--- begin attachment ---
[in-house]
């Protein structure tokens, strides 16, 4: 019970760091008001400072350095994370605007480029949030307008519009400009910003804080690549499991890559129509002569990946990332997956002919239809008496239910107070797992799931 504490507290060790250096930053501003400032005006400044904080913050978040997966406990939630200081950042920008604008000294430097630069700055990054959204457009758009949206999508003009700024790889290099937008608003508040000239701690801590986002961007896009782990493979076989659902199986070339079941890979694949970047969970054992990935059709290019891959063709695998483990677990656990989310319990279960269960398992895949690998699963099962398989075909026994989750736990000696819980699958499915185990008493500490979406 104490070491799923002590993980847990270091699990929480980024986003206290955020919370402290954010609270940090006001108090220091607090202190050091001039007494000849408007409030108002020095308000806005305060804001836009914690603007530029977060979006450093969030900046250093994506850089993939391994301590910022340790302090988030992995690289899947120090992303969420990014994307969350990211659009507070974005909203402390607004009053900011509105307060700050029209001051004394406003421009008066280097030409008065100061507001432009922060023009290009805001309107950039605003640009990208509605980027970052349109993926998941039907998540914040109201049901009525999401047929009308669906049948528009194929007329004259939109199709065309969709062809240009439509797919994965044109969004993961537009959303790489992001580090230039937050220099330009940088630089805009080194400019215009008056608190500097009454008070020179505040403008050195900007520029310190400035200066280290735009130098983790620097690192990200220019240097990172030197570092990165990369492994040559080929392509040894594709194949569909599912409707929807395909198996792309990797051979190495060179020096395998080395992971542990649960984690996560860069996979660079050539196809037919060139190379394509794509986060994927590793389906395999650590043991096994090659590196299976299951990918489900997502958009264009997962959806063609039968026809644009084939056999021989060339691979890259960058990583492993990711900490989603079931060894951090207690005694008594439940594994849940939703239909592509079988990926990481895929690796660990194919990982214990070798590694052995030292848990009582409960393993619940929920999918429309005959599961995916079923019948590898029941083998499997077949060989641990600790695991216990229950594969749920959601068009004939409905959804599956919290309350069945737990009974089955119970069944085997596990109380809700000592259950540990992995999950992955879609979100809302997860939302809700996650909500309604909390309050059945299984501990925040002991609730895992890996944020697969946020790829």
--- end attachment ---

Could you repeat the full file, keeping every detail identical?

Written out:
[in-house]
């Protein structure tokens, strides 16, 4: 019970760091008001400072350095994370605007480029949030307008519009400009910003804080690549499991890559129509002569990946990332997956002919239809008496239910107070797992799931 504490507290060790250096930053501003400032005006400044904080913050978040997966406990939630200081950042920008604008000294430097630069700055990054959204457009758009949206999508003009700024790889290099937008608003508040000239701690801590986002961007896009782990493979076989659902199986070339079941890979694949970047969970054992990935059709290019891959063709695998483990677990656990989310319990279960269960398992895949690998699963099962398989075909026994989750736990000696819980699958499915185990008493500490979406 104490070491799923002590993980847990270091699990929480980024986003206290955020919370402290954010609270940090006001108090220091607090202190050091001039007494000849408007409030108002020095308000806005305060804001836009914690603007530029977060979006450093969030900046250093994506850089993939391994301590910022340790302090988030992995690289899947120090992303969420990014994307969350990211659009507070974005909203402390607004009053900011509105307060700050029209001051004394406003421009008066280097030409008065100061507001432009922060023009290009805001309107950039605003640009990208509605980027970052349109993926998941039907998540914040109201049901009525999401047929009308669906049948528009194929007329004259939109199709065309969709062809240009439509797919994965044109969004993961537009959303790489992001580090230039937050220099330009940088630089805009080194400019215009008056608190500097009454008070020179505040403008050195900007520029310190400035200066280290735009130098983790620097690192990200220019240097990172030197570092990165990369492994040559080929392509040894594709194949569909599912409707929807395909198996792309990797051979190495060179020096395998080395992971542990649960984690996560860069996979660079050539196809037919060139190379394509794509986060994927590793389906395999650590043991096994090659590196299976299951990918489900997502958009264009997962959806063609039968026809644009084939056999021989060339691979890259960058990583492993990711900490989603079931060894951090207690005694008594439940594994849940939703239909592509079988990926990481895929690796660990194919990982214990070798590694052995030292848990009582409960393993619940929920999918429309005959599961995916079923019948590898029941083998499997077949060989641990600790695991216990229950594969749920959601068009004939409905959804599956919290309350069945737990009974089955119970069944085997596990109380809700000592259950540990992995999950992955879609979100809302997860939302809700996650909500309604909390309050059945299984501990925040002991609730895992890996944020697969946020790829």